5. geek+nerd

    The first fashion magazine I ever read was Seventeen. I started reading it when I was thirteen years old. When I was about 18 I realized that they were recycling stories every other year or so. So I graduated to Vogue. Now, I can appreciate the fantasy of Vogue, because I grew up in the theatre, as a performer and a patron. I enjoy the absolute impracticality of runway fashion sometimes. I read Vogue for years. Then sometime in 2000, 2001(?) I picked up BUST magazine on a whim. The models looked like normal people, and they were beautiful, and they wore things that I liked. I read them both for awhile, but as time went on the models in Vogue wasted away to the size of thirteen year old boys, and suddenly the fashion, no matter how fantastical and fun, didn’t look good on any of them! Not to mention the issues were heftier with advertisements than actual stories. I stopped reading Vogue and I’ve never gone back.

  6. Erica

    Haha, Vogue. I have to applaud the blunt honesty in this article! Yes, it makes no apology for being completely elitist and directed at the “highest echelons” of society with laser accuracy. That’s fine, wealthy people can have their specialty magazines like any other demographic.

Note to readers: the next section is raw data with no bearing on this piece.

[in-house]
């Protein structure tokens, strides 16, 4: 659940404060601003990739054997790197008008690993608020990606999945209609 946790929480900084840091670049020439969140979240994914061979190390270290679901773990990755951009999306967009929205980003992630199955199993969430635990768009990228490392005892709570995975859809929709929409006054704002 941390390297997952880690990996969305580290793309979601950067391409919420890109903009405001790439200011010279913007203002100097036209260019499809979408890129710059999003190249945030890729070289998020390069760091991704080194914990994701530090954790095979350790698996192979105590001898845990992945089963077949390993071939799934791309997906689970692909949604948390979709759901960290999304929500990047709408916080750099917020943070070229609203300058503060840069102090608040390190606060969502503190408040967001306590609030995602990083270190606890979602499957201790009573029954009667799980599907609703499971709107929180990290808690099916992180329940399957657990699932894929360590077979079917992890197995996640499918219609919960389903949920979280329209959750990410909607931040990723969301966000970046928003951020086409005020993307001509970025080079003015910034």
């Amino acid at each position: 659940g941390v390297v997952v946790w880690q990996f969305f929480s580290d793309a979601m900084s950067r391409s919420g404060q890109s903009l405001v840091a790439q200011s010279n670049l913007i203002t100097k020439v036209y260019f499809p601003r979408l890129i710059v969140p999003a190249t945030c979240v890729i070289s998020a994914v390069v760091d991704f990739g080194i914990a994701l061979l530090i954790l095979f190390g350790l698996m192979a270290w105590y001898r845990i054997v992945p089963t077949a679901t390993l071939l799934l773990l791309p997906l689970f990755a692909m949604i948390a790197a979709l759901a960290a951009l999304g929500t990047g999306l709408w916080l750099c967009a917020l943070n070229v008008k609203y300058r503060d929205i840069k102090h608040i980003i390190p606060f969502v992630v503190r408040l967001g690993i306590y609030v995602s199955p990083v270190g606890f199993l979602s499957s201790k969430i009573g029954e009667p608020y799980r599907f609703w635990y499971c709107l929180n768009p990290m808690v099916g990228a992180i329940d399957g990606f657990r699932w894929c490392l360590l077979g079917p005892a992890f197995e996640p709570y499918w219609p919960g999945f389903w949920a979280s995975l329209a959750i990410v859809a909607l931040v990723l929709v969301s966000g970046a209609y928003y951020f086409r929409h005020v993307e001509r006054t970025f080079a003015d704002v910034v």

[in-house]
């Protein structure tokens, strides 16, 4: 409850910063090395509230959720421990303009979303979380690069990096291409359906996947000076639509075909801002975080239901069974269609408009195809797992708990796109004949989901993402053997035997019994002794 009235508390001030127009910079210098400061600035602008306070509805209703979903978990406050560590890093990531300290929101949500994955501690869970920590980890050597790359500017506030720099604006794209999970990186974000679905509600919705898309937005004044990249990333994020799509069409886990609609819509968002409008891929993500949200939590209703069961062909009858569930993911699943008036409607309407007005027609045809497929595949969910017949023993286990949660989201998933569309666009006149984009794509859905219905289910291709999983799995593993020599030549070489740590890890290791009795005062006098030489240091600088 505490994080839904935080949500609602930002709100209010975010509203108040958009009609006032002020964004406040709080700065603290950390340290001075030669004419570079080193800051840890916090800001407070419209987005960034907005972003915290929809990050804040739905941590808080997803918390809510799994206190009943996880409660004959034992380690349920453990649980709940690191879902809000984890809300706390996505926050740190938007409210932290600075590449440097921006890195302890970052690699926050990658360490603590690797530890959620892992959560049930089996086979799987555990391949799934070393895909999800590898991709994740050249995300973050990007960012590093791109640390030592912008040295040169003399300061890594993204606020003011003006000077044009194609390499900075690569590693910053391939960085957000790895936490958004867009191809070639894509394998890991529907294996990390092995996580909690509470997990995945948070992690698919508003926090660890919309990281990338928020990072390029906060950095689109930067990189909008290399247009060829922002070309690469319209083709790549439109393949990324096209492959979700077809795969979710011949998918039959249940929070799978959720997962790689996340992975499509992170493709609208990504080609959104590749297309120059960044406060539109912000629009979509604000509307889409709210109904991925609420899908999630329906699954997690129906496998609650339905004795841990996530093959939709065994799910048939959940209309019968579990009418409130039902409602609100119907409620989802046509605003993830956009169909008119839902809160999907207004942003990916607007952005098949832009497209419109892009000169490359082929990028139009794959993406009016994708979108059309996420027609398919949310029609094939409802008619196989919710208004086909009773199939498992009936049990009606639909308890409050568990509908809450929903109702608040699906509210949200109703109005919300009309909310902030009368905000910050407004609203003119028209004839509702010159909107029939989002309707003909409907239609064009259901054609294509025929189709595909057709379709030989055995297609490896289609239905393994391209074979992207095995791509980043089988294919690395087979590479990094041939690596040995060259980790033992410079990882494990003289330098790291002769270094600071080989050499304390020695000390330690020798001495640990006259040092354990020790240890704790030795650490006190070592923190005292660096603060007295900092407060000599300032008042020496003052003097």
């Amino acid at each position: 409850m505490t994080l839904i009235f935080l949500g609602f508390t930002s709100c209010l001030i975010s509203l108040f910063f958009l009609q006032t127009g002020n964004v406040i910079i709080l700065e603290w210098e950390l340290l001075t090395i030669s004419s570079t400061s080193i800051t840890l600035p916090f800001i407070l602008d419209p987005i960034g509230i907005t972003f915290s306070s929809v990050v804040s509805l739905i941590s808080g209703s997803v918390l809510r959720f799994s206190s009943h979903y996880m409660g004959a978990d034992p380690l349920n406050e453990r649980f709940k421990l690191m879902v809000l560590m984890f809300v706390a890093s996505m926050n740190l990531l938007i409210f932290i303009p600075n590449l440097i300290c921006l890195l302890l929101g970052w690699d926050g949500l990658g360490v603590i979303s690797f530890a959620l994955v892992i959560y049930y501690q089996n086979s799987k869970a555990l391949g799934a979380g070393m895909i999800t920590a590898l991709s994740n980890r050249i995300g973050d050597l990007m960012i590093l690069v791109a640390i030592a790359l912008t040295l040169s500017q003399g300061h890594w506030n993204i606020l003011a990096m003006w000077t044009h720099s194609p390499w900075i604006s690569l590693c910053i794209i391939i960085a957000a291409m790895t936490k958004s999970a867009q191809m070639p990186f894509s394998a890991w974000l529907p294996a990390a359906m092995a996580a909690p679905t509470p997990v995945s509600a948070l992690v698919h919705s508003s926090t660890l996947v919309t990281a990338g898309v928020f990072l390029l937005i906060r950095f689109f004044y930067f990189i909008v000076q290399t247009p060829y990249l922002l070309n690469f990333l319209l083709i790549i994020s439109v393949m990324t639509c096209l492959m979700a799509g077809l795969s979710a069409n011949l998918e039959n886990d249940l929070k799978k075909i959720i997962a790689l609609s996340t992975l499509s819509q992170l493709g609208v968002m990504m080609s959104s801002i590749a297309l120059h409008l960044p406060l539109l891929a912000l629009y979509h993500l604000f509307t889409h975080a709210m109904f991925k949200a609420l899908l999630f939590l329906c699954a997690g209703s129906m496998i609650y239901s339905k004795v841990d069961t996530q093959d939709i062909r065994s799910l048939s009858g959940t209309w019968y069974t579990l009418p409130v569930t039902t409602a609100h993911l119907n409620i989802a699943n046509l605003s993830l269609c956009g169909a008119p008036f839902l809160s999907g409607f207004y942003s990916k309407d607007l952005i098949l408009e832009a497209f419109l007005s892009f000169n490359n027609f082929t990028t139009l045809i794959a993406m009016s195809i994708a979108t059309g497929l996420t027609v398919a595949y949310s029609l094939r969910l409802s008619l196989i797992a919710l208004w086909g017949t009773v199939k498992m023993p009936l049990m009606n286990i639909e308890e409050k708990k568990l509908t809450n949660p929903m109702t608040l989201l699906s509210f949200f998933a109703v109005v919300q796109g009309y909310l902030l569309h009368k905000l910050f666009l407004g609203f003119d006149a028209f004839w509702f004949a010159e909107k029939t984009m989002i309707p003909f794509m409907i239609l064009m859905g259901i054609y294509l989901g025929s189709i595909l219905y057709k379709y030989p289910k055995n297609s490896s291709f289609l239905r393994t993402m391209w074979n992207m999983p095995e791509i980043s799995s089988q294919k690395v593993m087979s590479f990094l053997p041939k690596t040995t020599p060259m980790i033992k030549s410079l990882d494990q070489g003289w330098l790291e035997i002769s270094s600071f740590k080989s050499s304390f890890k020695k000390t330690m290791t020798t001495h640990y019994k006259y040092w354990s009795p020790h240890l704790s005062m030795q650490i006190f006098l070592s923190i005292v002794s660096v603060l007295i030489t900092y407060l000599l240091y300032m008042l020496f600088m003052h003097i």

But isn’t there a good reason why you find this magazine in every major bookstore? It isn’t less prevalent than, say, Cosmo or Glamour; it’s often side by side with these magazines. Vogue gives women outside the club a precious peek inside, giving them a sense of what they must know, how they must appear and what they must find important, in order to be mistaken for a member of the club. Yes, it is a bible for some readers because they study it religiously, memorizing which designers are hot this season, which items Vogue editors deem interesting enough to feature, where celebrities vacation, etc. You may not be able to afford anything, but at least you’re in the know, and you know how to fake it. Sort of. This can be a bad thing if it results in one feeling inadequate or depressed by one’s actual life, or results in financial disarray trying to fake that elite life. But it seems to me that for most women, reading Vogue doesn’t get *that* deep. I’m often disappointed by it, mostly because of the ridiculous ads. Without the ads there might be 25 or 30 pages of actual readable content, and of that content, almost none of it is of interest to me. But hey, if I were an elite New Yorker, Vogue might be just another trade journal or alumni newsletter.